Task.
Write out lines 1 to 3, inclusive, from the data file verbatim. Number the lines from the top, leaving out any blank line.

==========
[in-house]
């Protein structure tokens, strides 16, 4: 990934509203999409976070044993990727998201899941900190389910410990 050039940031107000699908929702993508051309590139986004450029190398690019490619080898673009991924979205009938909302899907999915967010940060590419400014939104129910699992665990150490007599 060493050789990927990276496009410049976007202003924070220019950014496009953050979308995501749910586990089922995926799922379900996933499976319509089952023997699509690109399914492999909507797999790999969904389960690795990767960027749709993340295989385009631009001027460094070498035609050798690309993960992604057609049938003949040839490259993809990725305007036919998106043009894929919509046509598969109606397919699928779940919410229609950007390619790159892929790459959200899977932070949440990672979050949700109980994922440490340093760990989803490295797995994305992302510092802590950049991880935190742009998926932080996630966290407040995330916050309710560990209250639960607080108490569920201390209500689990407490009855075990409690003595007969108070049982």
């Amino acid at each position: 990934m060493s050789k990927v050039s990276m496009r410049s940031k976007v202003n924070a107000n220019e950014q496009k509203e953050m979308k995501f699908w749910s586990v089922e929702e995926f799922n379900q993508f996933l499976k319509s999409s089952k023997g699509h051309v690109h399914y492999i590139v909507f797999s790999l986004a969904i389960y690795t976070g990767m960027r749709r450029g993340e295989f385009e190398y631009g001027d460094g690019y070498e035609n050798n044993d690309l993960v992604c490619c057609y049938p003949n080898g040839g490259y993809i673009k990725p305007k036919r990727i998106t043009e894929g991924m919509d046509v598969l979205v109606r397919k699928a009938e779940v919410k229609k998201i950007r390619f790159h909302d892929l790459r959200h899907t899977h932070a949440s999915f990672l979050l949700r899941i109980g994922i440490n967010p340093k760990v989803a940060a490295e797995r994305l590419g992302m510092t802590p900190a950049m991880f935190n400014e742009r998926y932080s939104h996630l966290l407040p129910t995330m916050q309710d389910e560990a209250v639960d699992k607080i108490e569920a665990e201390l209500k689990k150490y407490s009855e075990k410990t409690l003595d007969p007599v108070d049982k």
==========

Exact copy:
[in-house]
């Protein structure tokens, strides 16, 4: 990934509203999409976070044993990727998201899941900190389910410990 050039940031107000699908929702993508051309590139986004450029190398690019490619080898673009991924979205009938909302899907999915967010940060590419400014939104129910699992665990150490007599 060493050789990927990276496009410049976007202003924070220019950014496009953050979308995501749910586990089922995926799922379900996933499976319509089952023997699509690109399914492999909507797999790999969904389960690795990767960027749709993340295989385009631009001027460094070498035609050798690309993960992604057609049938003949040839490259993809990725305007036919998106043009894929919509046509598969109606397919699928779940919410229609950007390619790159892929790459959200899977932070949440990672979050949700109980994922440490340093760990989803490295797995994305992302510092802590950049991880935190742009998926932080996630966290407040995330916050309710560990209250639960607080108490569920201390209500689990407490009855075990409690003595007969108070049982």
């Amino acid at each position: 990934m060493s050789k990927v050039s990276m496009r410049s940031k976007v202003n924070a107000n220019e950014q496009k509203e953050m979308k995501f699908w749910s586990v089922e929702e995926f799922n379900q993508f996933l499976k319509s999409s089952k023997g699509h051309v690109h399914y492999i590139v909507f797999s790999l986004a969904i389960y690795t976070g990767m960027r749709r450029g993340e295989f385009e190398y631009g001027d460094g690019y070498e035609n050798n044993d690309l993960v992604c490619c057609y049938p003949n080898g040839g490259y993809i673009k990725p305007k036919r990727i998106t043009e894929g991924m919509d046509v598969l979205v109606r397919k699928a009938e779940v919410k229609k998201i950007r390619f790159h909302d892929l790459r959200h899907t899977h932070a949440s999915f990672l979050l949700r899941i109980g994922i440490n967010p340093k760990v989803a940060a490295e797995r994305l590419g992302m510092t802590p900190a950049m991880f935190n400014e742009r998926y932080s939104h996630l966290l407040p129910t995330m916050q309710d389910e560990a209250v639960d699992k607080i108490e569920a665990e201390l209500k689990k150490y407490s009855e075990k410990t409690l003595d007969p007599v108070d049982k």